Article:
“HB1552 was not a good bill as originally written. We are pleased that St. Louis area Senators found a funding mechanism that doesn’t ’defund’ public school districts and adds some accountability to the governing process,” said Ray Cummings, president of AFT Local 420, which represent St. Louis Public Schools teachers. “Organized Labor stood in solidarity on this critical issue and we appreciate it. Thanks to those Senators that stood up for public school districts and taxpayers. We know the process isn’t over.”FAIR Act

The Forced Arbitration Injustice Repeal (FAIR) Act has passed the U.S. House and is awaiting final action in the Senate.

Forced arbitration agreements allow large employers, insurers, lenders, and financial services companies to consistently tip the scales in their favor at the expense of everyday working people and consumers by forcing individuals to give up their right to access to the courts if they wish to begin a job, open a credit card account, obtain a loan, receive nursing home services, use a cell phone, or access other critical goods and services.

The FAIR Act (H.R. 963) would ensure workers, consumers, servicemembers, nursing home residents, ordinary investors, and small businesses harmed by bad actors will be able to bring valid claims in court, and would not be forced into private, secretive, corporate-controlled arbitration systems required by non-negotiable contracts.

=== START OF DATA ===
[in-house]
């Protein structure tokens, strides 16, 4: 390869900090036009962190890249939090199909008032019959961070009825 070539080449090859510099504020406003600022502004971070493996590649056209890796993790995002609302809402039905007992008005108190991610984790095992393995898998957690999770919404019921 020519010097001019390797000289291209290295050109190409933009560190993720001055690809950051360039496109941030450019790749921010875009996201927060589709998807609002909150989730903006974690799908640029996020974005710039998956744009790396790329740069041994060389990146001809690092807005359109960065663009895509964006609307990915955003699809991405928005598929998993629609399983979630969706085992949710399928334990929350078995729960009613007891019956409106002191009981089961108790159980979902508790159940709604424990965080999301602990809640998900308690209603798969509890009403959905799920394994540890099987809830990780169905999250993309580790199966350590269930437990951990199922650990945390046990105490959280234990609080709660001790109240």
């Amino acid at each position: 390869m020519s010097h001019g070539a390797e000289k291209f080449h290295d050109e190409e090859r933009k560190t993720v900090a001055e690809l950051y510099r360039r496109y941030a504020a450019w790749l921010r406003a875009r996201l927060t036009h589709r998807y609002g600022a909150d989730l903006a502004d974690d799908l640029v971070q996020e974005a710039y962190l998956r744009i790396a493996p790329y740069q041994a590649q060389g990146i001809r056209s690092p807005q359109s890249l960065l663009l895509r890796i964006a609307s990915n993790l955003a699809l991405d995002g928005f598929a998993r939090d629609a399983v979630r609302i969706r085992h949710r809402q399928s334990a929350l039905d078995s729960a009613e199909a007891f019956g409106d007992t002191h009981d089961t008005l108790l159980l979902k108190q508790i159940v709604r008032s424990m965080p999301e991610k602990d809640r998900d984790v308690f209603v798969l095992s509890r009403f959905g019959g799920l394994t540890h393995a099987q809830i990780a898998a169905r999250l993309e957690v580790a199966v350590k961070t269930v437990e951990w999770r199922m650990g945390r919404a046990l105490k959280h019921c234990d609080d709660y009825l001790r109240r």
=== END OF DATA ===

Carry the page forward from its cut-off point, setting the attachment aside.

“In addition to making people more vulnerable to abuse by bad corporate actors, forced arbitration agreements and class action waivers are an impediment to the enjoyment of basic civil and human rights,” the Leadership Conference on Civil and Human Rights, a 230-organization coalition wrote of the bill.

The organization added, “The most vulnerable working people are also the most likely to be trapped into forced arbitration agreements that undermine the ability to enforce these very laws. Forced arbitration is much more common among the lowest-paid workforces, and industries that have disproportionate numbers of women and Black and brown workers.”

“The FAIR Act is critical legislation that would restore access to justice for millions of Americans who are currently locked out of the court system and are forced to settle their disputes against companies in a private system of arbitration that is often skewed in the company’s favor over the individual,” House Judiciary Committee Chairman Jerrold Nadler (D-NY) said in a March 17 statement on the House Floor.

“Private arbitration has been transformed by 40 years of reckless Supreme Court decisions from a voluntary forum for companies to resolve commercial disputes into a legal nightmare for millions of consumers, employees, and others who are forced into arbitration and are unable to enforce certain fundamental rights in court,” Nadler said.

“By burying a forced arbitration clause deep in the fine print of take-it-or-leave-it consumer and employment contracts, companies can evade the court system—where plaintiffs have far greater legal protections—and hide wrongdoing behind a one-sided process that is tilted in their favor.”